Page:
As each and every summer issue of Source Magazine demonstrates, there’s never any shortage of activities to keep all members of the family entertained. But have you ever wondered what your white water rafting guide does for fun? He’s on the river all day long after all. Where does he go for his adrenalin rush?
Take Jeremy Helvic from Frogs Rafting as an example. Last autumn, after a busy summer on the River Dranse, Jeremy travelled all the way to Reunion Island in the Indian Ocean to get his kicks. Lying in wait were the legends of the canyoning world, including Trou de Fer (the Iron Hole, but don’t let that put you off), Takamaka, Bras Rouge and Ravine Blanche. Jeremy’s group included expert canyoning and climbing guides, spending 12 hours a day tackling virtually inaccessible canyons. And the good news? Canyoning is available in Morzine this summer.
Canyoning, in a nutshell, is a technical descent down a gorge. It involves rope-work, abseiling, heights and currents. It also involves walking, slipping and swimming down a riverbed as water rushes past. Wetsuits, harnesses and helmets are essential, as is an appetite for adventure. Canyoning is mentally challenging, daring you to jump into a void, side down a chute or launch your abseil. In return, you’ll experience seldom-visited gorges filled with clear, clean mountain water, beautiful waterfalls, natural pools and a joyful sense of elation when you overcome your own fear. Canyons are nature’s very own adventure playground.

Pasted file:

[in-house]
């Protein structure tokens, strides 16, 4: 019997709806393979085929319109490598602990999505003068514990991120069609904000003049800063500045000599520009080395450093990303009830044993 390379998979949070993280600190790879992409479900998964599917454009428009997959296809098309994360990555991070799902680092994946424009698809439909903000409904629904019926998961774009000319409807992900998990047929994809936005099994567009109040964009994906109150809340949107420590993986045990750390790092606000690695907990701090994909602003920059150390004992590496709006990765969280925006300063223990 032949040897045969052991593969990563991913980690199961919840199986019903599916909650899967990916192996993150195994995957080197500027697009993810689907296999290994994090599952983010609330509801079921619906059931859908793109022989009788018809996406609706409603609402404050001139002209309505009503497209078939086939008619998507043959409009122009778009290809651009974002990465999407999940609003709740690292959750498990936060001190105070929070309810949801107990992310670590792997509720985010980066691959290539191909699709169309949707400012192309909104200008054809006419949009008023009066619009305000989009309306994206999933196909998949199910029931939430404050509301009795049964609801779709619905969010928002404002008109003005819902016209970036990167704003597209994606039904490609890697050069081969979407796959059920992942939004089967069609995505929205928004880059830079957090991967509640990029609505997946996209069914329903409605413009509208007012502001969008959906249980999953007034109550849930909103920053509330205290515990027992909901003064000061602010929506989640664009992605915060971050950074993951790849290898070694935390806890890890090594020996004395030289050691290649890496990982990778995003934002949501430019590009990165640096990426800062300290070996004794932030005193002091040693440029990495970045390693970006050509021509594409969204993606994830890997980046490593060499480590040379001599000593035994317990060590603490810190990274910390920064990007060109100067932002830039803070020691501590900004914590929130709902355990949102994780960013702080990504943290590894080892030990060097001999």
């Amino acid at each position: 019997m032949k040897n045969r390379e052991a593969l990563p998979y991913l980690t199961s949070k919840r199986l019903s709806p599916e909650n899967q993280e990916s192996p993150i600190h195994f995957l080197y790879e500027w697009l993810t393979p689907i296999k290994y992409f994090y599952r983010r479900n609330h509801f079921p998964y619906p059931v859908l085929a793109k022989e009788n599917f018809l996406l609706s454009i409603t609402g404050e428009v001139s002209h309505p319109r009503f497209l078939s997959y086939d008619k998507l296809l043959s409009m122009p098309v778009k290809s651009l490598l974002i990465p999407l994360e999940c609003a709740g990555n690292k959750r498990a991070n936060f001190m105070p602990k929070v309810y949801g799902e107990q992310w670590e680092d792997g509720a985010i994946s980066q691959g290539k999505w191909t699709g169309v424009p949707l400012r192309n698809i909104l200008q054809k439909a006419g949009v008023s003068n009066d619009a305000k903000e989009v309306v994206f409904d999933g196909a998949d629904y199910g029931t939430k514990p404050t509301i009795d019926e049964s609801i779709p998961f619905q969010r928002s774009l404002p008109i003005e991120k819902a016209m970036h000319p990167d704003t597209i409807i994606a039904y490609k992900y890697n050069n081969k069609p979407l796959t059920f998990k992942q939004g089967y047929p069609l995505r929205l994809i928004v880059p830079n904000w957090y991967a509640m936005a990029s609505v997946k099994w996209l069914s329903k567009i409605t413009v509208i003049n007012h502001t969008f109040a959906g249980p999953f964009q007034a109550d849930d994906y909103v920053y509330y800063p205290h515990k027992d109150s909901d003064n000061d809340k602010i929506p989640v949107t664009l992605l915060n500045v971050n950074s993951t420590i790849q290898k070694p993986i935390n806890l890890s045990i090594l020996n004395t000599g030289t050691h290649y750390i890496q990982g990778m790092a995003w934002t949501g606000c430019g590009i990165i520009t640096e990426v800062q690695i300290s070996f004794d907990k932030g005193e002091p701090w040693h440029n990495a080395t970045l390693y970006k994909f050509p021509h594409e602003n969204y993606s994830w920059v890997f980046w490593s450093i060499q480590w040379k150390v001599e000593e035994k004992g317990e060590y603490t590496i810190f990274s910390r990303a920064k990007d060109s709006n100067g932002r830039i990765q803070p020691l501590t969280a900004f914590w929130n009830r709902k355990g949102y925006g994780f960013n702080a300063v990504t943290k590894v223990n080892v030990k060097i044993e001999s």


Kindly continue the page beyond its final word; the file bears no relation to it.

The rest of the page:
JEREMY IN REUNION
What inspired you to travel to Reunion?
It’s a tropical island, it’s exotic and it’s renowned for being one of the best places on earth for canyons – I couldn’t resist the opportunity!
What did you find there?
Huge, long, challenging canyons that are on a totally different scale to those in Europe. The size of the abseils and length of the canyons means you can easily pass a couple of days in them. And then the cultural element of the island: it’s a French colony and the people there are a melting pot of cultures; African, Indian and French . It was a super-chilled out atmosphere where everyone seemed pleased to see you.
As a river guide, you experience the thrill of rafting every day. Did any of the canyons in Reunion scare you?
Yes! I was grateful to be part of a really strong team of two p ot-holers, a climber and a kayaker, so we had a great mix of disciplines and skills for the canyons. I feel confident in water, but when you hang o ver 400m voids, you quickly find the limit of your comfort zone and skill set! Throughout the trip I felt my perspective change. Abseils I couldn’t look down at the start of the trip seemed less intimidating by the end.
How did your experience compare to canyoning in Morzine?
Reunion is quite a challenging island. The volcanic rocks are s harp, the vegetation means even walking to the start of a canyon is full on and it’s very isolated. This all adds to its mystique for canyoners , but it’s hostile and unforgiving for people who just want to give canyoning a try. By contrast, Nyon Canyon in Morzine is accessible, the rocks are rounded and carved by the water so they look less intimidating and they allow for fun slides and chutes. Nyon is colder, but I hav e always felt that we’re very lucky in Morzine to have such a nice, all-round canyon so close to us. There are fantastic jumps, slides and abseils, which makes it a challenging but balanced canyon and an excellent introduction to the sport.